Posted by: Johan Normark | October 10, 2014

Temporality, assemblages, and Black Swans

Abstract proposal for a TAG session in Manchester:

An assemblage is co-constituted with its time and space. In Manuel DeLanda’s perspective, an assemblage emerges from a formless, topological, and symmetrical virtual continuum. Intensive processes break this symmetry and discontinuous actual forms emerge. Because of Graham Harman’s object-oriented critique of process and external relations, Levi Bryant has relocated the virtual within the actual. All processes and relations occur within assemblages, not between them. To Bryant, time is the duration a machinic assemblage needs to produce the parts it consists of. Still, Bryant follows the Bergsonian-Deleuzean tradition where past and present are merged into a creative flow. Future is ignored.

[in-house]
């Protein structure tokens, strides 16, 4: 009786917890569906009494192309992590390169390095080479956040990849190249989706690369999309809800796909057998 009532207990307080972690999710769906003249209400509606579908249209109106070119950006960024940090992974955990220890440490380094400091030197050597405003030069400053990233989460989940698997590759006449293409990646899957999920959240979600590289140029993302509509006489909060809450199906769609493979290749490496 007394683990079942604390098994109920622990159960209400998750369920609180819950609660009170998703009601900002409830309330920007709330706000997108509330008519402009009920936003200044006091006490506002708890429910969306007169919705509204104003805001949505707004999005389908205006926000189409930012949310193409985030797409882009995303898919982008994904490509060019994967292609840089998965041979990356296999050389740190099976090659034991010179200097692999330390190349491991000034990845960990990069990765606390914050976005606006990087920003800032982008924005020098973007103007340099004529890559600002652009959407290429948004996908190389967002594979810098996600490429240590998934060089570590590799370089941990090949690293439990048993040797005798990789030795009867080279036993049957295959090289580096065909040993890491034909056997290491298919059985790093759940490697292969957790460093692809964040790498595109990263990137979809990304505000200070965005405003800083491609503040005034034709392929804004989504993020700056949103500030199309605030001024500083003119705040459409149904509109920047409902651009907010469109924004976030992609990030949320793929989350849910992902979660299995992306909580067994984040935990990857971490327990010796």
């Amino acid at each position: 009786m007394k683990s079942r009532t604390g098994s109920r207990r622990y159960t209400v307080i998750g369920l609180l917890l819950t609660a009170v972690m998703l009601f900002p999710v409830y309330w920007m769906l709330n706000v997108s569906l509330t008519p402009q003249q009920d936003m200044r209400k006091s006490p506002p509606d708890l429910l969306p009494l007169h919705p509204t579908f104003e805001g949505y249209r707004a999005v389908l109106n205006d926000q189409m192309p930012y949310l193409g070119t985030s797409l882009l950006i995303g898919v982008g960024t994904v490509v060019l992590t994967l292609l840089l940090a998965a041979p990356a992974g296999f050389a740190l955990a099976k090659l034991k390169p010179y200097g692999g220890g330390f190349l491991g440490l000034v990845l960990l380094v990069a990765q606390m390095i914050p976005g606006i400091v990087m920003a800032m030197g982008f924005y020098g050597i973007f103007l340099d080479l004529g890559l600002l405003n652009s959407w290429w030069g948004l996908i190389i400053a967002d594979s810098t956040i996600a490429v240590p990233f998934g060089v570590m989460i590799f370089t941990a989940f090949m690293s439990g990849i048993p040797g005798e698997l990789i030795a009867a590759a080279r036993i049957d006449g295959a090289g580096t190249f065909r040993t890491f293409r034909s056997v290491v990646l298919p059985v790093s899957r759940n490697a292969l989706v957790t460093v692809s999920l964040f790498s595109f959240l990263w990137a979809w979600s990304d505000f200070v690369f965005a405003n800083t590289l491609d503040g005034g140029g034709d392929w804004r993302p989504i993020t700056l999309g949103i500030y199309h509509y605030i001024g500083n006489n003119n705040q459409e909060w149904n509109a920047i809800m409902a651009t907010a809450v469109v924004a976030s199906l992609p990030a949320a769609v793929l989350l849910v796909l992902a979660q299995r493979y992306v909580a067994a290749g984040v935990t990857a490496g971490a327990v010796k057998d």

Tristan Garcia suggests an order of intensity of presence. The past is always moving away from presence but there is an order of this past. The past is relatively present and the future has only absence. Future is not ordered but it is a fixed point of reference. To Garcia the present comes first, followed by the past which has less degree of presence. Last comes the future which has maximal absence. As the past of an assemblage grows it becomes richer in determination which for archaeological contexts means that origins are open but later trajectories follows the constraints and entanglements set up by the assemblage itself. Its predicted future becomes increasingly narrower until the assemblage ceases to work. This end is often an unexpected Black Swan event to the assemblage itself whereas archaeologists, in hindsight, insert a narrative behind the demise. One such narrative fallacy is the Maya collapse.


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